moncur magic

Bistro Moncur is a timeless classic. Like the perfect little black dress or an Armani suit, it can be relied on to instantly make you feel both totally comfortable and effortlessly elegant.  It’s the type of place that everyone should have at least one of in their restaurant repertoire. Stylish enough for a special night out, while at the same time, casual enough for a spur of the moment steak frites dinner, it is genuinely an all rounder.

Stepping through the heavy wooden door that links the restaurant with the front bar of the Woollahra hotel, I felt a totally unexpected sense of deja-vu. It had been almost ten years since my last Moncur meal but the minute I entered the subtly lit dining room I was transported back to my last visit.  Everything was exactly as I remembered. The strikingly modern black and white Matisse like mural that dominates one side of the restaurant, the white tableclothed tables with classic wooden chairs, and the surprisingly hushed tones of the full hard wood floored dining room, were all picture perfect.

Like any decent Lyonnaise bistro, Moncur has a menu with a solid background of classic dishes that is peppered with a few more unique creations and supported by an enticing specials menu.  The wine list is equally well balanced with good representation from both Australia and France. The pleasant surprise was some very good options in the sub $30 category, a rarity in this neighbourhood, and a whole page of wine specials…decisions, decisions….. In keeping with the French feel of the evening, a 2001 Cotes du Rhone ($33) was selected and with that decision out of the way we settled in for some serious menu perusal.

I love reading menus and Bistro Moncur’s delivers like a bestseller list. Entrees consisted of all my bistro favourites: a tomato salad, French onion soufflé, crab omelette, chicken liver pate, pork and pistachio terrine. I was tempted by the duck confit, walnut, pear, caramelised onion and wild roquette salad ($19) but it was eagerly chosen by my dining companion.  A masterpiece with the lusciously rich duck meat balanced by the sweet crunch of the pears, the nutty notes of the walnut, sweet soft onions, and perfectly dressed peppery roquette.

In the interest of exploration, I opted for the ‘rustic’ salad of spinach, Roquefort, hazelnut, and organic mushrooms ($18). While the blue cheese embodied the delightfully piquant hero of this dish, it was supported by a strong cast of individuals: crispy croutons, refreshing julienned celery and roasted hazelnuts, all providing a different textural crunch. The raw mushrooms however, played the part of villain detracting from the whole performance leaving me with a bad case of salad envy.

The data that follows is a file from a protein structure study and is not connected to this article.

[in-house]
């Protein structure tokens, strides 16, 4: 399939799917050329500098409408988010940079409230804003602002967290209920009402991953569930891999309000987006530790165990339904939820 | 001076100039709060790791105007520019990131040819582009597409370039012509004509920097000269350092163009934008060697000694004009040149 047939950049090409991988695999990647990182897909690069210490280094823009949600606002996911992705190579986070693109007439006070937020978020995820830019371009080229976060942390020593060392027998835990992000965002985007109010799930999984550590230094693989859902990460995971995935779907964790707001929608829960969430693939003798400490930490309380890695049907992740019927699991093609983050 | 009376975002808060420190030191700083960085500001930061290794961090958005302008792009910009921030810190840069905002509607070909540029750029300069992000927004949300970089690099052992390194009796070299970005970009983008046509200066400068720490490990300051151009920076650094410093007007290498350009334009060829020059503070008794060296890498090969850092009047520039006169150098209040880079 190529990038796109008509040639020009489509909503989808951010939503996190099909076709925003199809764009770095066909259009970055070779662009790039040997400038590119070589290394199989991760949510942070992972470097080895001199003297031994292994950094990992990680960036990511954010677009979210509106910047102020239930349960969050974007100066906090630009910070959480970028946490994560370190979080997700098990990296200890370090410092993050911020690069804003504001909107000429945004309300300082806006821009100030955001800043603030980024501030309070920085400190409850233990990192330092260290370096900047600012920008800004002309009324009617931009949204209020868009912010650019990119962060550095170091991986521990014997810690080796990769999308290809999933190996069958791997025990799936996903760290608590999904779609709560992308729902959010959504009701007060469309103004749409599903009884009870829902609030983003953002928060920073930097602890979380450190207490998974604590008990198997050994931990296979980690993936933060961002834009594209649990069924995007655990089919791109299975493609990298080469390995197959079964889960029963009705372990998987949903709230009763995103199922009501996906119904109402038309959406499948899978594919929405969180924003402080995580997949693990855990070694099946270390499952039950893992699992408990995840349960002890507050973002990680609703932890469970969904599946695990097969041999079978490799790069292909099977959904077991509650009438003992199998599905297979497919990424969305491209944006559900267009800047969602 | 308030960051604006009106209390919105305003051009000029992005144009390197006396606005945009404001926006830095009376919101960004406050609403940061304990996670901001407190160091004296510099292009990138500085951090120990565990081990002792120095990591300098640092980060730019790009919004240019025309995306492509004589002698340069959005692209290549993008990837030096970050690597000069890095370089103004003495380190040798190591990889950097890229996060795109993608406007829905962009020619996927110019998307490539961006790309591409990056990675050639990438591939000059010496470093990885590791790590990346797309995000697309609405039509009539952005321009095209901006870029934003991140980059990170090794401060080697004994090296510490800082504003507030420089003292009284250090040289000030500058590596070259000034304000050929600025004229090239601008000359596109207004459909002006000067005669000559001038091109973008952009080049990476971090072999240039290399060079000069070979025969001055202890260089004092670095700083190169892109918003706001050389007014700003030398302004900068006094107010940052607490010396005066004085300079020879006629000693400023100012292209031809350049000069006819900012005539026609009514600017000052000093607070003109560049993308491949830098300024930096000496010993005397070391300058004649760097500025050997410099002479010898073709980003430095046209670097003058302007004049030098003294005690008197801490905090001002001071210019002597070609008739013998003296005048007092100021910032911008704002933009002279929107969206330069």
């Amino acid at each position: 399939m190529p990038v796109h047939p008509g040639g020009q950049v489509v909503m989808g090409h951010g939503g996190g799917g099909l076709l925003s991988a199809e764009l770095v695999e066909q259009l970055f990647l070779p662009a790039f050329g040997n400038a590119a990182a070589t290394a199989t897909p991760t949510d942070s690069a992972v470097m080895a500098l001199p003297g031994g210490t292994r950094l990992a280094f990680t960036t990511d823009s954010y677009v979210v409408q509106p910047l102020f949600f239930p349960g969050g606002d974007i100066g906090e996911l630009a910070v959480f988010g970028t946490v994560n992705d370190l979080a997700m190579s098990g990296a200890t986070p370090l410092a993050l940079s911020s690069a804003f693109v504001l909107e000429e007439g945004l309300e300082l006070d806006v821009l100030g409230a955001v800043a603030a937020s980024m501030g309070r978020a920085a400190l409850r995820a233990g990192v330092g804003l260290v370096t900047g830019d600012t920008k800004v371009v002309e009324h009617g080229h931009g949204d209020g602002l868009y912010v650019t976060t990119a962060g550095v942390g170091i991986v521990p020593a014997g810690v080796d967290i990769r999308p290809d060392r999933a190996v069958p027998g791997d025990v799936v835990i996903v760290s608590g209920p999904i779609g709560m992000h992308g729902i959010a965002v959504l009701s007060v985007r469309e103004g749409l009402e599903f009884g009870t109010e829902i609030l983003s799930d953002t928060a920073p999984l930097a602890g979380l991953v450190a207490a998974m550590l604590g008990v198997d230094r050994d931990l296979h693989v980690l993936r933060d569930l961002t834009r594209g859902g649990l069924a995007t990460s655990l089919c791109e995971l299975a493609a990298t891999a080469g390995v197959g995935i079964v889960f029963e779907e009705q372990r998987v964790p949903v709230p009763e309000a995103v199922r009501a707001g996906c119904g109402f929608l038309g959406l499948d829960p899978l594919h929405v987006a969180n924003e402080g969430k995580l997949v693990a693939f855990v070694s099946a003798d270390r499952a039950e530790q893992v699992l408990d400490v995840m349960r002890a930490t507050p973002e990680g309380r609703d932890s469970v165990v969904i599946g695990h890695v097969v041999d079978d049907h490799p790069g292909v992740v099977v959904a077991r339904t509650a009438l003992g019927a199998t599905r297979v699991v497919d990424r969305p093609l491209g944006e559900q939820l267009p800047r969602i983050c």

With red wine already chosen, the main course menu was easier to navigate.  The fish options did sound tasty enough to warrant exploration on another occasion, but tonight we were in for some red meat and Bistro Moncur knows how to cater for the carnivore.  From the special of wagyu beef with morel mushrooms, to the minute steak with wine merchants sauce that I remember vividly from my last visit, to your classic pork sausages with puy lentils, and the fillet steak with your choice of béarnaise sauce or tapenade with tomato and basil, there were plenty of options.

The sirloin café de Paris ($35) manifested itself as the classic steak frites. Crisp, delicately julienned fries are a cornerstone of bistro cooking and the Bistro Moncur version leaves no doubt in your mind why the Americans call them ‘French’ fries. Their crunchy potatoey goodness played the perfect accompaniment to a succulent sirloin slab drizzled in a tarragon butter sauce.  Surprisingly, tonight’s offering was more on the medium side than the requested rare but the quality of the meat made up for this oversight.

When you’re feeling a bit on the anaemic side, there’s nothing better than a decent serving of liver to super charge your iron reserves. At Bistro Moncur, the pan seared calf’s liver with sherried onion sauce, smoked pancetta, parsnip chips and semolina gnocchi ($29) was just what the doctor ordered. Thinly sliced liver appeared seared to perfection with the insides still rosy pink. The rich, meltingly tender meat balanced by a punchy yet sweet onion vinegar sauce and contrasted with salty pancetta and the crispest of parsnip chips.  Initially I found the large chunk of gnocchi superfluous, but after a while I welcomed it’s blandness as a respite from the flavour explosions on the rest of my plate.

While the Cotes du Rhone had served us well, we needed a glass of something more to carry us through to the end. From the concise wine by the glass list a 2002 Yerringberg Shiraz Viognier ($9.50/ glass) was chosen. While there was nothing wrong with the wine, there was equally nothing to get excited about, as it lacked the perfumed power that makes this wine style such an attraction.

Desserts did look attractive, particularly the popular honeycomb soufflé with lemon cream, but our very satisfied stomaches made the tough decision for us.  Next time we would save space for dessert but on this occasion we were watching out waistlines and our wallets so we happily waddled to the nearby Lord Dudley Hotel for a post dinner drink….all good things…

Bistro Moncur              
Cnr Queen St & Moncur St          
p. 02 9363 2519      
Chef: Damien Pignolet
Lunch: 12-3pm tues-sun
Dinner: 6-10.30pm mon-sat, 6-9pm sun
Prices: E$17-$29, M 426-$40, D $16.
No Bookings, Licensed